• Node: demand.
  • Edge: parent_share, child_share, or demand.
  • Slot: share ("conversion").

Set a slot share by adding an appropriate query in the node document:

~ output.coal = CONVERSION(my_node_outputs, coal)
EB(use, carrier)

The EB() function returns the value of a cell from the energy balance data. This data is stored in a CSV file in "data/energy_blanace". Supply the use (the name of a row in the CSV) with a carrier (a column name):

EB(industry, electricity) # => 140673.72

Retrieve a single attribute value from the area data with the AREA() function. The area data is stored in "data/datasets/:area/".

AREA(coast_line) # => 451.0
SHARE(file_name, attribute)

Files containing share data (application and technology splits) are found at "data/datasets/:area/shares". Provide the name of the share file, plus the column name, and you'll get the share value:

SHARE(cng, cars) # => 0.5

CSV files containing shares can be given whatever name you want, but it should be consistent across every region, i.e. if you add a "cng.csv" file to "datasets/nl/shares", then a similar file should be added for the other regions also.

TIME_CURVE(file_name, attribute)

Files containing time curve data (demands and max. demands which vary over time) are found at "data/datasets/:area/time_curves". Provide the name of the curve file and the column name to retrieve the desired value.

The TIME_CURVE function is presently hard-coded to use values from the "2011" row.

TIME_CURVE(woody_biomass, max_demand) # => 34.0

Like CHP data, the energy output of central production nodes is specified in a separate CSV file. This is at "data/datasets/:area/central_producers.csv". Provide the node key to retrieve the demand:

CENTRAL_PRODUCTION(energy_power_solar_csp_solar_radiation) # => 5678.0
PRIMARY_PRODUCTION(node_key, attribute)

The same as CENTRAL_PRODUCTION except that it reads from the CSV file at "data/dataset/:area/primary_production.csv". It also takes an attribute parameter to identify which column you wish to read.

Before Committing...

After editing documents by hand, you should run the Atlas validation to ensure that you did not introduce any illegal changes:

$ cd ~/code/atlas
$ rake validate[../etsource/data]

Special Attributes


You can set a slot share ("conversion") for a node like so:

- input.gas = 0.4
- input.oil = 0.6

This tells the node that is has two input slots; gas providing 40%, and oil providing 60% of the demanded energy. Swapping "input" for "output" does the same for output slots.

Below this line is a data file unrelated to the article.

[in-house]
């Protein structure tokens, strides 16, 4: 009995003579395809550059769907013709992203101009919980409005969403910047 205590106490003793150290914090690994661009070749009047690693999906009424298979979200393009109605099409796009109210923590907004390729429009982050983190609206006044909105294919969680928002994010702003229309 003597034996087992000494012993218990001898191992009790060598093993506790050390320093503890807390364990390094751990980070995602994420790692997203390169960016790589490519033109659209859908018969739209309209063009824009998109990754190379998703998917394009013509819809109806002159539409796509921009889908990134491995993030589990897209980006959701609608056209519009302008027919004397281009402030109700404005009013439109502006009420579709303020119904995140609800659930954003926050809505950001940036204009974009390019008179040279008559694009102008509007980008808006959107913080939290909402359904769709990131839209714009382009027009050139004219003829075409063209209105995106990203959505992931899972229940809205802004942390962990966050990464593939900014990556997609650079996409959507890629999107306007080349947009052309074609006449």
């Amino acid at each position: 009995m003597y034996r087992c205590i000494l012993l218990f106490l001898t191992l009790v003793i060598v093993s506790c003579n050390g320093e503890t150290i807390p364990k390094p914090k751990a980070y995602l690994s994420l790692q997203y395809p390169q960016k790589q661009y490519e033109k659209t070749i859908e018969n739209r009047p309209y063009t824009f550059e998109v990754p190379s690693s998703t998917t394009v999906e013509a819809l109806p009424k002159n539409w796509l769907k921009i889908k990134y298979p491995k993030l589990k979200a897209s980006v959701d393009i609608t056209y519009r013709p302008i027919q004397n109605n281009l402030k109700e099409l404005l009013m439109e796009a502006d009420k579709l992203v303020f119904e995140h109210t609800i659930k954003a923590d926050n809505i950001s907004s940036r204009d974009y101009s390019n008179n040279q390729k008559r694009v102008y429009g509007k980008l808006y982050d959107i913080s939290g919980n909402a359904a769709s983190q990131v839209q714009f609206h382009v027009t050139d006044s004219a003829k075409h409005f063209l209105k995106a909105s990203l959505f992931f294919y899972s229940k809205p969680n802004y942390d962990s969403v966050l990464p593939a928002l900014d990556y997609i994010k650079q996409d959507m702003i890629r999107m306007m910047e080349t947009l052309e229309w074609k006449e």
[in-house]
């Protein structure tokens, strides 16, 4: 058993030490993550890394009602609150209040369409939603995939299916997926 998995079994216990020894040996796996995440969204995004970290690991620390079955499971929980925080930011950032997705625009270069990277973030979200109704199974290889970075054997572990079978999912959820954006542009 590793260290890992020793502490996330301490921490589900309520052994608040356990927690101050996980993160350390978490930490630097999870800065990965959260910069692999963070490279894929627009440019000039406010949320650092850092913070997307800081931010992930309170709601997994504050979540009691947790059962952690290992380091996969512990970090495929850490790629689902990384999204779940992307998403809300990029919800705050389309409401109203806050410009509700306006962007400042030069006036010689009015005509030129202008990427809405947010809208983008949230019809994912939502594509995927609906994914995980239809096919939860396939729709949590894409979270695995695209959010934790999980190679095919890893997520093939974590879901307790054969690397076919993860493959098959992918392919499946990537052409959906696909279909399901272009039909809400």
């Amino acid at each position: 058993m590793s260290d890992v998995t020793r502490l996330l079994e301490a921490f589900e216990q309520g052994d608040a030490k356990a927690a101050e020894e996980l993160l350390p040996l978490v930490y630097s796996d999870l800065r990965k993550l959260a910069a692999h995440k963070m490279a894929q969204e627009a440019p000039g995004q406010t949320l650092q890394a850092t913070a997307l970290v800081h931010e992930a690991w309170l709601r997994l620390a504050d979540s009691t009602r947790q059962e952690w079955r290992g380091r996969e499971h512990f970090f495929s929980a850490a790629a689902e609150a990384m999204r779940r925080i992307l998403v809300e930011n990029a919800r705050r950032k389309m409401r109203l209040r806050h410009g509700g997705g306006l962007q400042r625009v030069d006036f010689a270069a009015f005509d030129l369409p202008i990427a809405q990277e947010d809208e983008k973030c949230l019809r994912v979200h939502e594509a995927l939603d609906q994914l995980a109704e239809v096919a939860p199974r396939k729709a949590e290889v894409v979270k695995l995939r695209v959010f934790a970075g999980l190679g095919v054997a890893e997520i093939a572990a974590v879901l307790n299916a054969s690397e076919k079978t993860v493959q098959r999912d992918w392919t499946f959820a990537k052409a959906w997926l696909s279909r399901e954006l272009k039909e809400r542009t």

A special "elastic" value will tell the node that this slot should fill up whatever share is required to sum to 1.0:

- output.heat = 0.2
- output.electricity = 0.5
- output.loss = elastic

This node outputs 20% of its energy has heat, and 50% as electricity. The elastic slot will therefore take the remaining 30%. A node may not contain more than one elastic input slot, and one elastic output slot.

Slot share may vary depending on the share of the inputs; this is called "carrier efficiency", and is often used to model converters whose efficiency varies depending on the energy source given to them. In this case, you need to provide the efficiency of the slot if the node were to be given 100% of each input.

- output.electricity.coal = 0.4
- output.electricity.biomass = 0.5

This tells ETSource/Atlas that the "electricity" output slot has a share of 0.4 when only coal is given to the node, and a share of 0.5 when only biomass is given. In reality, your node will likely have a split of inputs; you must provide a share for each input:

- input.coal = 0.7
- input.biomass = 0.3
- output.electricity.coal = 0.4
- output.electricity.biomass = 0.5
- output.loss = elastic

CSV Documents

Throughout the ETSource repo are ".csv" files which contain raw data used by Atlas for creating the processed files for ETEngine. Many are sourced from third-parties (such as energy-balance data from the IEA), while others are created by Quintel staff.

Directory Structure

The ETSource repository is split into many directories, each containing files serving different purposes. Data is either global and affects all regions, or is regional and affects only one area.

./carriers (global)

Contains a document for each type of carrier in the Energy Transition Model. In each file is global data specifying how the carrier works, such as whether the energy is infinite in supply.

./datasets (regional)

Inside the datasets directory is a subdirectory for each region. Inside each of those folders is regional data: an ActiveDocument whose name matches the folder. Each also has a "shares" subdirectory containing CSVs whose values are used by Atlas to set edge shares.

./edges (global)

ActiveDocuments; one for each edge ("link") between nodes in the graph. Each filename contains the supplier ("parent" or "output") node, and the consumer ("child" or "input") node, and the name of the carrier in the format: consumer-supplier@carrier.

Edges are typically organised into subdirectories whose names match the sector of the supplier node. This may change in the future, and presently nothing will break if you put an edge in the wrong subdirectory.

./gqueries (global)

ActiveDocuments detailing the queries which may be performed on ETEngine by application such as ETModel and ETFlex. The subdirectories have no significance except to keep things organised.

./inputs (global)

Documents containing values which may be set on ETEngine by applications like ETModel. One file per input, and the directories are purely for organisation and have no significance.

./nodes (global)

Contains documents for nodes. One document per node, organised into subdirectories whose names indicate the sector to which the node belongs.

./presets (global)

Contains scenarios completed by QI'ers and notable public figures which can be viewed on ETModel.